SARASOTA, Fla. - Orioles first baseman Chris Davis built up his spring at-bats yesterday at Twin Lakes Park, where the spectators included executive vice president Dan Duquette, and he should remain in the lineup for tonight’s game against the Rays in Sarasota.
MASN is carrying it live, so pull up a sofa and enjoy baseball under the lights.
The forecast is calling for rain, of course, because the Orioles are playing at home and we’re nearing the start of the regular season.
Left-hander Nestor Cortes Jr. gets the start tonight and Miguel Castro is scheduled to follow him in relief. Manager Buck Showalter told the media yesterday in Lakeland that he’s hoping the duo can cover all nine innings if the tarp isn’t covering the field.
(I added the last part.)
The innings are going away, as Showalter says each spring while more pitchers are optioned or reassigned. No cuts were made yesterday, but further reductions could be coming this afternoon.
Though it won’t be portrayed as such, Cortes and Castro appear to be going head-to-head tonight in the competition for the last rotation spot. Cortes tossed 3 1/3 scoreless innings, with only one hit allowed, in his most recent appearance on March 14 versus the Yankees, but he was pitching in relief. A follow-up tonight that also grades highly will go a long way toward getting him to Baltimore later this month, whether it’s as a starter or reliever.
Castro was the early favorite, but his debut came late due to soreness in his knees and back, and he’s allowed five runs and six hits with five walks in two Grapefruit League appearances over 6 2/3 innings.
The competition for backup catcher is down to Chance Sisco and Andrew Susac, and I’ll plead ignorance because I expected Austin Wynns to last longer. His removal on Sunday came as a surprise. All the talk about defense being a potential tiebreaker didn’t hold up.
Susac has made up a significant chunk of ground, considering his hospital stay due to a staph infection and the process of getting him back on the field and in game shape. He singled twice yesterday after replacing Sisco and is 5-for-12. He’s also looked pretty good behind the plate.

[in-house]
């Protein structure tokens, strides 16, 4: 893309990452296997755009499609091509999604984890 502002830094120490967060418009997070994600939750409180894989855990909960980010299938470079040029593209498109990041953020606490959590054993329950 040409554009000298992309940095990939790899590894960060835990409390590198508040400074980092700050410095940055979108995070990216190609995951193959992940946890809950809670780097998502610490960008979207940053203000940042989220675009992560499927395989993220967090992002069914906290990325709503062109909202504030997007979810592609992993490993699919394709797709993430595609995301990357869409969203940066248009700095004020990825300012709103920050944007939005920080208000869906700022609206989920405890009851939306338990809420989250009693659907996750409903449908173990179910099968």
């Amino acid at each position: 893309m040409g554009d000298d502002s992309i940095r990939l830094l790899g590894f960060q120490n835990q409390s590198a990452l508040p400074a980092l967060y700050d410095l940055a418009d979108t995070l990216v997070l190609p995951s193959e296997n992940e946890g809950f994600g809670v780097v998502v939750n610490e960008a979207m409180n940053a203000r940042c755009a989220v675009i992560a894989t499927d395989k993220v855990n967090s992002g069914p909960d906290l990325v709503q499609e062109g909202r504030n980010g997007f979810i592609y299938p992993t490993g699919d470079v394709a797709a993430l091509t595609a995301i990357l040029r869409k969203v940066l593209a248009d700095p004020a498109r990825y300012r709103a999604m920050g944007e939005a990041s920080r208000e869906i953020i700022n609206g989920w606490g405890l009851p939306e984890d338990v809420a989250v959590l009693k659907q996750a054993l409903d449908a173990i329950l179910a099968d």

Sisco doubled and tripled yesterday and is 11-for-28 (.393). He remains a work in progress defensively and needs to demonstrate that he can make the necessary throws, but the bat can’t be ignored. He hits from the left side, which is a nice bonus.
Would sporadic playing time hinder his development? Would it prove beneficial to keep him close to bench coach John Russell, who’s also the catching instructor? It’s part of the discussion as the Orioles figure out whether to include him on the opening day roster.
I’m sure that Showalter has cast his vote, but he isn’t going to share it.
Left-handers Josh Edgin and Joely Rodriguez seem to be competing against each other for a spot in the bullpen if there’s room for one more. Cortes, as I’ve written and stated countless times, could influence whether they receive a major league paycheck. It depends on how many lefties are kept in the bullpen and the role that Cortes fills if he remains in the organization.
Does Edgin have the edge following yesterday’s game against the Tigers? He retired all three batters he faced, and Rodriguez gave up a run and two hits in the eighth. Edgin has allowed one run and two hits in six innings, with two walks and three strikeouts. Rodriguez has been charged with only one run in 7 1/3 innings, with one walk and six strikeouts.
If you’re compiling a list of players who deserve to be on the opening day roster, but might be forced to head down to the minors, don’t forget about outfielder Alex Presley. He had two more hits yesterday and quietly is batting .342/.422/.447 (13-for-38) with two doubles, a triple, four RBIs and six walks. He’s also capable of backing up at all three spots.
Mark Trumbo’s pending move to the disabled list opens up another spot on the roster and Presley could fill it if the Orioles don’t choose Pedro Álvarez to platoon at designated hitter. Colby Rasmus figures to be the right fielder against right-handed pitching, which reduces Presley’s chances of avoiding the shuttle to Triple-A Norfolk.